Less Than Transgressive [9 SONGS]

From the Chicago Reader (August 26, 2005). — J.R.

9 Songs

** (Worth seeing)

Directed by Michael Winterbottom

With Kieran O’Brien and Margo Stilley

Sex, drugs, and rock ‘n’ roll used to be a commercially surefire package that today seems less automatically reliable. Which is presumably why Michael Winterbottom’s 9 Songs arrives in Chicago 15 months after its Cannes premiere — during the dog days of summer, when art-house films that distributors aren’t quite sure what to do with tend to surface. Sex is the main course, the side dishes are nine concert performances given by rock bands, and the spices are a few glancing references to cocaine and prescription drugs.

Even though it has few of the narrative elements we usually expect, this 69-minute movie is surprisingly fresh and original. The mise en scene, the editing (by Winterbottom and Mat Whitecross), and the camerawork by Marcel Zyskind keep it lively and attractive. The lighting is often exquisite, and the actors sometimes seem like inspired jazz players.

9 Songs is intermittently arousing, but though the sex is real, it isn’t really porn. Jonathan Romney offers a pretty precise description in the London Independent: “Essentially, 9 Songs bets us that it can make sex stand for all the other things that routinely convey character.” It’s a scriptless improv for two actors, one professional (Kieran O’Brien), one not (Margo Stilley), and whether what we’re watching when they’re getting it on qualifies as fiction or documentary is part of what keeps the film interesting.

Matt, who’s English, and Lisa, who’s American, meet at a mobbed Black Rebel Motorcycle Club concert at London’s Brixton Academy, go back to his place to have sex, then continue to meet for sex over several months. We learn almost nothing about them: their snatches of dialogue are banal, and there’s hardly any story apart from the sex, which ends when Lisa decides she wants to fly back to the States. If this is a love story it’s pretty trite, and only Matt shows any sign of sentiment.

Matt studies glaciers for a living, but we never learn what Lisa does, though we hear that she’s 21 and can easily guess that he’s about a decade older. The action is framed through his narrated memories of her while he’s flying over or trekking across portions of Antarctica. I guess this pretentious framing device, and its supposedly poetic resonance, qualifies 9 Songs as an art movie rather than something more experimental and underground, but it feels tacked on.

Two BRMC songs played at the Brixton Academy — “Whatever Happened to My Rock ‘n’ Roll” and “Love Burns” — serve as bookends to the action. The remaining seven songs consist of bits of concerts Matt and Lisa attend over the course of their affair, at such venues as the Forum, the Hackney Empire, and the Hammersmith Apollo. The couple rarely moves outside the bedroom or the clubs, but a few breathers are provided by one glimpsed visit to the countryside and a pebbly beach and a few short forays to the kitchen.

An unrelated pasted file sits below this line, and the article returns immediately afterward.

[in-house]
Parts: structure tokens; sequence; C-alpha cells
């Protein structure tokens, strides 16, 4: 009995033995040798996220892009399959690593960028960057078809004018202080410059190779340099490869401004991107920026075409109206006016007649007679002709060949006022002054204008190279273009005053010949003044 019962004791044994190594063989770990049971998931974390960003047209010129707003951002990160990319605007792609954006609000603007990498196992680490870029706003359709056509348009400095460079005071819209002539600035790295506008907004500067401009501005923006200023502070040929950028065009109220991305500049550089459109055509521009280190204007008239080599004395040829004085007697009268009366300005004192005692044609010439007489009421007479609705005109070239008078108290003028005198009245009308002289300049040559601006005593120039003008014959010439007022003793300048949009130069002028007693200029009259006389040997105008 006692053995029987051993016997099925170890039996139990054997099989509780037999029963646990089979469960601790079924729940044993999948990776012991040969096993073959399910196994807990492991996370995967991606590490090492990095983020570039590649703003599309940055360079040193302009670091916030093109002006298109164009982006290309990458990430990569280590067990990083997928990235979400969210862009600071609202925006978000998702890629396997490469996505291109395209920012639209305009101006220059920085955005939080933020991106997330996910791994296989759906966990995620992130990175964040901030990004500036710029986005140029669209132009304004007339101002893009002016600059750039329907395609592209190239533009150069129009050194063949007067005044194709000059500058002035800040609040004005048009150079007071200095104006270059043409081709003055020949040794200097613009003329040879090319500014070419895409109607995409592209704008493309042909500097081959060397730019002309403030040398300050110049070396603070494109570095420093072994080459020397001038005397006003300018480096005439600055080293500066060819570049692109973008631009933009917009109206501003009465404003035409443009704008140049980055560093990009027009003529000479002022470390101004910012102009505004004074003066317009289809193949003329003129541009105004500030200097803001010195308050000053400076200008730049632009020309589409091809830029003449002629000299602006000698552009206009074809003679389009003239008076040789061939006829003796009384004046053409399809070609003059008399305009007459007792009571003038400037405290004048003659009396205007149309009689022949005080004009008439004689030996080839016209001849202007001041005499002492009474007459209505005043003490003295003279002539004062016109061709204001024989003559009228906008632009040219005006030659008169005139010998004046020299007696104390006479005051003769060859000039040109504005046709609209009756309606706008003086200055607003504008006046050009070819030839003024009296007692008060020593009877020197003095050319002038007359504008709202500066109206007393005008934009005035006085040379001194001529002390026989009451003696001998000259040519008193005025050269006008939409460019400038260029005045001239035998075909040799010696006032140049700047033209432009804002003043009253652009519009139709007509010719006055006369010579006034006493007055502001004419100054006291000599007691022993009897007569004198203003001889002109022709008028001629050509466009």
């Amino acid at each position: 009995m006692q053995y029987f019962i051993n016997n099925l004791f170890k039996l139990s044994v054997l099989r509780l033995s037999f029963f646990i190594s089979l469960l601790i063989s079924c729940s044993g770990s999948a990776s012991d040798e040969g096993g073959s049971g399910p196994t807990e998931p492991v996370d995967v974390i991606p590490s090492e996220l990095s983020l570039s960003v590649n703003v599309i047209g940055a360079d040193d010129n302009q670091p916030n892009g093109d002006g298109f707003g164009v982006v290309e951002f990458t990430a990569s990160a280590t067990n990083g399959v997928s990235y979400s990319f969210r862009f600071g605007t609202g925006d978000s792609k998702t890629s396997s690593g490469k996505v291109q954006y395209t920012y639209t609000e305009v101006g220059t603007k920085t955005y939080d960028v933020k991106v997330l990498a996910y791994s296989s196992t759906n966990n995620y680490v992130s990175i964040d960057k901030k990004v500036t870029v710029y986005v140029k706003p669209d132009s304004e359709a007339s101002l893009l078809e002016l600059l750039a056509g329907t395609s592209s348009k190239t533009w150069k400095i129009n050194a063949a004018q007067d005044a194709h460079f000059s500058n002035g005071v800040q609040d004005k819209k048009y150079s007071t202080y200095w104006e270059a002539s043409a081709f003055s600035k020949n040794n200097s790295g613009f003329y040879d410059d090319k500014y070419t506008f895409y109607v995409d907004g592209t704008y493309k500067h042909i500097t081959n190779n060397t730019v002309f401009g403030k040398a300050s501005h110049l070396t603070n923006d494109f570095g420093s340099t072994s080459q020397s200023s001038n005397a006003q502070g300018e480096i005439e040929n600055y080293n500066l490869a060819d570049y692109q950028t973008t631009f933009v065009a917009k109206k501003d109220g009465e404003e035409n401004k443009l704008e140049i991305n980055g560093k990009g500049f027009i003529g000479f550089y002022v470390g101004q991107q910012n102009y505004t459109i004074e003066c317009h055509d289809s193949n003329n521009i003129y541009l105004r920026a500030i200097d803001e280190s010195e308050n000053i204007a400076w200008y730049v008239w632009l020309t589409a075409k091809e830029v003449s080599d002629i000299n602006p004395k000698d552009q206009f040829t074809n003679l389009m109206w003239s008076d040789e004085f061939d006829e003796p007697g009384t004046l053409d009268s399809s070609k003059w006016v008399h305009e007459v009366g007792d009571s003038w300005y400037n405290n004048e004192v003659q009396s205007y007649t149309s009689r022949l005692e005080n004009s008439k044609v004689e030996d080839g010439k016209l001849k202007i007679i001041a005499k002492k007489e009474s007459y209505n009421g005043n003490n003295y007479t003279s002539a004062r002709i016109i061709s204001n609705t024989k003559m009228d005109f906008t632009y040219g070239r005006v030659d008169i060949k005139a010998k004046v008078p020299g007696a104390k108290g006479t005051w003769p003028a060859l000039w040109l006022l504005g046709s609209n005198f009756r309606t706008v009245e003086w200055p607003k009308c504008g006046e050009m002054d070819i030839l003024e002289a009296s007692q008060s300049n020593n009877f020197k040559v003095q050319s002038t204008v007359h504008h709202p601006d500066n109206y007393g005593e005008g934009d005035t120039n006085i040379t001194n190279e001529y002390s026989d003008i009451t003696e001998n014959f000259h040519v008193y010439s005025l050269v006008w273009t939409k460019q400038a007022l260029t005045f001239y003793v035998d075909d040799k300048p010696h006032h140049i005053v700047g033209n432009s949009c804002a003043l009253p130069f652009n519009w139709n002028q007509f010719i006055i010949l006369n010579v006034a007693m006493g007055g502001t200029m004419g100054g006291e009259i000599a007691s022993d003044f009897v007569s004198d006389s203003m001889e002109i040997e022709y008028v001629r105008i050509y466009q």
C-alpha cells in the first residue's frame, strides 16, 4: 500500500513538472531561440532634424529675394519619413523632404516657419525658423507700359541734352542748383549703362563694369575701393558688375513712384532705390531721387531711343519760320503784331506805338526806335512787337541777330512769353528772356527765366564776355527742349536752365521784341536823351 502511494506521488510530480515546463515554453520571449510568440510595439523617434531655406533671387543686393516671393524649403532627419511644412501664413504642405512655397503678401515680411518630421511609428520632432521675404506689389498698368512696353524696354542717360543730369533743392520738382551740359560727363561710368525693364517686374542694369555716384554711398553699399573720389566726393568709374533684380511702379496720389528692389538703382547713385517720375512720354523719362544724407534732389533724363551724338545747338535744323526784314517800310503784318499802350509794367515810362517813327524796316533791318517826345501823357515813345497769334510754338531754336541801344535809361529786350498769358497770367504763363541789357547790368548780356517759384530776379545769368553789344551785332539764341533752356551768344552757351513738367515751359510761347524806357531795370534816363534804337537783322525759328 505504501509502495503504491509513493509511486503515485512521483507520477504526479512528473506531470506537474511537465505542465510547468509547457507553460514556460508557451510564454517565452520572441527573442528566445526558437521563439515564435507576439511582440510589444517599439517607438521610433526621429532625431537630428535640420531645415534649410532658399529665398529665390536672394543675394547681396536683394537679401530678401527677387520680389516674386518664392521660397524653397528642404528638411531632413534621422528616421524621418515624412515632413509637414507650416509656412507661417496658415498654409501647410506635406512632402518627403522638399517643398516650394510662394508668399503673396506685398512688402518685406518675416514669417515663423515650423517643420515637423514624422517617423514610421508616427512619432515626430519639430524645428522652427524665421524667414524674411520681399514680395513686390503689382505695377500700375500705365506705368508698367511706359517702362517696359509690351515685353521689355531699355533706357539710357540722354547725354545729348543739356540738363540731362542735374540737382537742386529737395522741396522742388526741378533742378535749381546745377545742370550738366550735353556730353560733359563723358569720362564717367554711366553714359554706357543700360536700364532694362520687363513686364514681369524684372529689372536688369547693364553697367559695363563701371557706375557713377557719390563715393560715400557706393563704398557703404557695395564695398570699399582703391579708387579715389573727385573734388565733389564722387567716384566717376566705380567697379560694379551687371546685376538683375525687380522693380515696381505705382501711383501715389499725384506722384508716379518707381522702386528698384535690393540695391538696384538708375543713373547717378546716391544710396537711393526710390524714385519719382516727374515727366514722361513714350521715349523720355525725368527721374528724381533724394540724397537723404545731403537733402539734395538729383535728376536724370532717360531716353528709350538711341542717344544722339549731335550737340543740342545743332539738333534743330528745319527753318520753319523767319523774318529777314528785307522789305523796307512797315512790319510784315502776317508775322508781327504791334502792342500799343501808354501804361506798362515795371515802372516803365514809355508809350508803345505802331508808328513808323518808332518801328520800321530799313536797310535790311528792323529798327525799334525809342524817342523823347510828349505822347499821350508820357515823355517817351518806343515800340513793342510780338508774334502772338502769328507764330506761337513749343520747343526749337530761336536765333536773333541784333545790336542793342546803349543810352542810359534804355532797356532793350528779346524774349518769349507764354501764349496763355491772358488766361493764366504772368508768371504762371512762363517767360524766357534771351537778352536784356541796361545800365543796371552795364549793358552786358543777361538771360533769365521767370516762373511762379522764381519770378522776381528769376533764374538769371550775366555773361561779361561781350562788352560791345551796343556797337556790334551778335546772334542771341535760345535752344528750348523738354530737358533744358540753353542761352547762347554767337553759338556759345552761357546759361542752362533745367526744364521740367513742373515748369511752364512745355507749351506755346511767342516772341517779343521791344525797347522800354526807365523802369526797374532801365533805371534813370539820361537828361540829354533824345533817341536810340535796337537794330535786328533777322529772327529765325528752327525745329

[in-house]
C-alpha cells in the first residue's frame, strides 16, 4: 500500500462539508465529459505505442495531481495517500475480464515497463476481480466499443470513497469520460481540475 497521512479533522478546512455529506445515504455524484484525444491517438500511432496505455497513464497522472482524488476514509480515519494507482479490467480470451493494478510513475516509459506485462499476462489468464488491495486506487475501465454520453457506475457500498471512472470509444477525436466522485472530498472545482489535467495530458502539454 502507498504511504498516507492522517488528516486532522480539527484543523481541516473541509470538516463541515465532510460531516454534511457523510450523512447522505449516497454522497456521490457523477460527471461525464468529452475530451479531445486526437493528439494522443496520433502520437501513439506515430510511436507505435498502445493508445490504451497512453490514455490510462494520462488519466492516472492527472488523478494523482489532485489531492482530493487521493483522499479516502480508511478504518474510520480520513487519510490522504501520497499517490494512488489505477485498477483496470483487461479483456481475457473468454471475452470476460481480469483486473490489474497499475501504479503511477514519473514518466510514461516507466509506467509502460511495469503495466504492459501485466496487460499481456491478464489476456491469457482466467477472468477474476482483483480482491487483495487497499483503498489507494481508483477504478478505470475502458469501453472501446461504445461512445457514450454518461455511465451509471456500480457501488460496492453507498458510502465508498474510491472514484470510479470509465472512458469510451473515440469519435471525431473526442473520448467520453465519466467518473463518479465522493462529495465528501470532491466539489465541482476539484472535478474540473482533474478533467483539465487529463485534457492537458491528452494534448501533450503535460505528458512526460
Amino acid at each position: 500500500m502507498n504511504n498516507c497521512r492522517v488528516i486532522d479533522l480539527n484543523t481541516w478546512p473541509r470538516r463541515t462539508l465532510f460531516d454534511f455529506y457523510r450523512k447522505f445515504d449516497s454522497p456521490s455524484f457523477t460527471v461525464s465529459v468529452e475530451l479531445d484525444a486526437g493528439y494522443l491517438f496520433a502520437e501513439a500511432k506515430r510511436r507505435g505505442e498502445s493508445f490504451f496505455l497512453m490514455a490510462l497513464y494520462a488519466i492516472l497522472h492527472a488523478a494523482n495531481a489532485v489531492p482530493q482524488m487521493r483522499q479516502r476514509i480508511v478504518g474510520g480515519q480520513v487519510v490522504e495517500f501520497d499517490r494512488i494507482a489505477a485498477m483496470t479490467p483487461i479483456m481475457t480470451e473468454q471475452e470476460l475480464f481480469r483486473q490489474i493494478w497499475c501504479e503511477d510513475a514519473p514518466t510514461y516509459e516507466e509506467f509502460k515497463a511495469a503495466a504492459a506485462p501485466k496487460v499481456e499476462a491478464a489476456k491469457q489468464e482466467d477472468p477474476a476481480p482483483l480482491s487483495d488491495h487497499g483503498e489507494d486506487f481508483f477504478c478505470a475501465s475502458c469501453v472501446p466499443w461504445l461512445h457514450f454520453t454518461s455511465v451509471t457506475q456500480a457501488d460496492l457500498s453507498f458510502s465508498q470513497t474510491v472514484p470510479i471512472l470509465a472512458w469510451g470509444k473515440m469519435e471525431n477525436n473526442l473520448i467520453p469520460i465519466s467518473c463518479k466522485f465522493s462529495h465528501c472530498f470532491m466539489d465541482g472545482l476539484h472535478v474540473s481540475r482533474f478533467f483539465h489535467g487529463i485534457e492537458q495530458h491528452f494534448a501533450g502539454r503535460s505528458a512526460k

In the 60s and early 70s movies with rock, hard-core sex, and not much else were what a lot of young people were dreaming about. Thirty years later 9 Songs arrives and is barely noticed, its transgressiveness so slight that it has about as much drama as a naked stripper slowly pulling off her wristwatch.

A friend once idly fantasized about a movie musical in which sex acts took the place of the song and dance numbers. Winterbottom’s film isn’t quite that, because he typically starts each sequence with an onstage rock song, then lets the music play over the sex before cutting back to the concert again. He doesn’t use extended takes or MTV fragmentation, settling instead somewhere in the middle: not entirely respecting the integrity of either the sex or the music, but not wanting to bore the audience with any systematic program.

The only things that are creative and expressive here are the sex and the music, yet both are so conventional they wind up seeming like minimalist performances. The selections, especially by Black Rebel Motorcycle Club, but also by the Von Bondies, Elbow, Primal Scream, the Dandy Warhols, and Super Furry Animals, seem locked into traditions that are decades old — including early Stones and light shows of the same period. My favorite number is Franz Ferdinand’s “Jacqueline,” in which the band’s body language and energy nearly rival O’Brien and Stilley’s. It’s followed by a completely anomalous piano solo by Michael Nyman at his 60th birthday concert, presumably thrown in for the sake of variety.

Ultimately each move toward breaking a barrier or assaulting a taboo is undercut by a reliance on conformity and convention. There’s raw sex, but also fashionable body types — the tense compactness of O’Brien, the lean androgyny of Stilley. To keep his film entertaining, Winterbottom tends to skirt any real sense of danger, anchoring every aspect of the milieu firmly in the generic. Nevertheless, because he dispenses with all the usual psychological and dramatic machinery, the actors’ performances and their interactions with the camera become unpredictable and existential.

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